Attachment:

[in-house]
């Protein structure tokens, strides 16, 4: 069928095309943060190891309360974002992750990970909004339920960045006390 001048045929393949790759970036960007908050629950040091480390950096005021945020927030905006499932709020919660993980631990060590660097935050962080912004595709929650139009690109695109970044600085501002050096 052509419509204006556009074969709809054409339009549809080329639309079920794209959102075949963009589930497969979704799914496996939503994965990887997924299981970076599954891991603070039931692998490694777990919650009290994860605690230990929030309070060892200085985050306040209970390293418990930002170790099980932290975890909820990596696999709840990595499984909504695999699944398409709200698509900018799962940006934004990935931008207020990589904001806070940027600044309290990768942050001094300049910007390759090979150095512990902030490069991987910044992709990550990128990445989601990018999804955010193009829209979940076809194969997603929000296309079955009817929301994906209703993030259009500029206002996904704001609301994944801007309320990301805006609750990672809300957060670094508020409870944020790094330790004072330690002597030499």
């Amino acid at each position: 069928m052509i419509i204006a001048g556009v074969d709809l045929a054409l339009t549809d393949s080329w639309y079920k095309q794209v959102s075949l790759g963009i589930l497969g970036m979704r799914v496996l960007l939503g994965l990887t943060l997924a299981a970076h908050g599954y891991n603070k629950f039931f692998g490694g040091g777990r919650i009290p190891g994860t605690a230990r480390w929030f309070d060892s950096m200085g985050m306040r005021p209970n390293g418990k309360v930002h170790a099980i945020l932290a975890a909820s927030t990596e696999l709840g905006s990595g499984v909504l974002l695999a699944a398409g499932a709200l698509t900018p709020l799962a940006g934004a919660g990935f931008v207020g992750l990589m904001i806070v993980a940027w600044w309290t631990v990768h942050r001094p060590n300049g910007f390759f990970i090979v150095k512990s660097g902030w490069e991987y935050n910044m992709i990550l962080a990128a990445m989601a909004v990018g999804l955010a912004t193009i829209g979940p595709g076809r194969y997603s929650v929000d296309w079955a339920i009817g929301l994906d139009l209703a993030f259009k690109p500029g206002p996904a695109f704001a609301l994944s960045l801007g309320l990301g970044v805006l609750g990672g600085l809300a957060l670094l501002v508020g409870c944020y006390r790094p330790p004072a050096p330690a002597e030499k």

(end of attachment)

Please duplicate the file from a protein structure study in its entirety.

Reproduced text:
[in-house]
């Protein structure tokens, strides 16, 4: 069928095309943060190891309360974002992750990970909004339920960045006390 001048045929393949790759970036960007908050629950040091480390950096005021945020927030905006499932709020919660993980631990060590660097935050962080912004595709929650139009690109695109970044600085501002050096 052509419509204006556009074969709809054409339009549809080329639309079920794209959102075949963009589930497969979704799914496996939503994965990887997924299981970076599954891991603070039931692998490694777990919650009290994860605690230990929030309070060892200085985050306040209970390293418990930002170790099980932290975890909820990596696999709840990595499984909504695999699944398409709200698509900018799962940006934004990935931008207020990589904001806070940027600044309290990768942050001094300049910007390759090979150095512990902030490069991987910044992709990550990128990445989601990018999804955010193009829209979940076809194969997603929000296309079955009817929301994906209703993030259009500029206002996904704001609301994944801007309320990301805006609750990672809300957060670094508020409870944020790094330790004072330690002597030499």
């Amino acid at each position: 069928m052509i419509i204006a001048g556009v074969d709809l045929a054409l339009t549809d393949s080329w639309y079920k095309q794209v959102s075949l790759g963009i589930l497969g970036m979704r799914v496996l960007l939503g994965l990887t943060l997924a299981a970076h908050g599954y891991n603070k629950f039931f692998g490694g040091g777990r919650i009290p190891g994860t605690a230990r480390w929030f309070d060892s950096m200085g985050m306040r005021p209970n390293g418990k309360v930002h170790a099980i945020l932290a975890a909820s927030t990596e696999l709840g905006s990595g499984v909504l974002l695999a699944a398409g499932a709200l698509t900018p709020l799962a940006g934004a919660g990935f931008v207020g992750l990589m904001i806070v993980a940027w600044w309290t631990v990768h942050r001094p060590n300049g910007f390759f990970i090979v150095k512990s660097g902030w490069e991987y935050n910044m992709i990550l962080a990128a990445m989601a909004v990018g999804l955010a912004t193009i829209g979940p595709g076809r194969y997603s929650v929000d296309w079955a339920i009817g929301l994906d139009l209703a993030f259009k690109p500029g206002p996904a695109f704001a609301l994944s960045l801007g309320l990301g970044v805006l609750g990672g600085l809300a957060l670094l501002v508020g409870c944020y006390r790094p330790p004072a050096p330690a002597e030499k």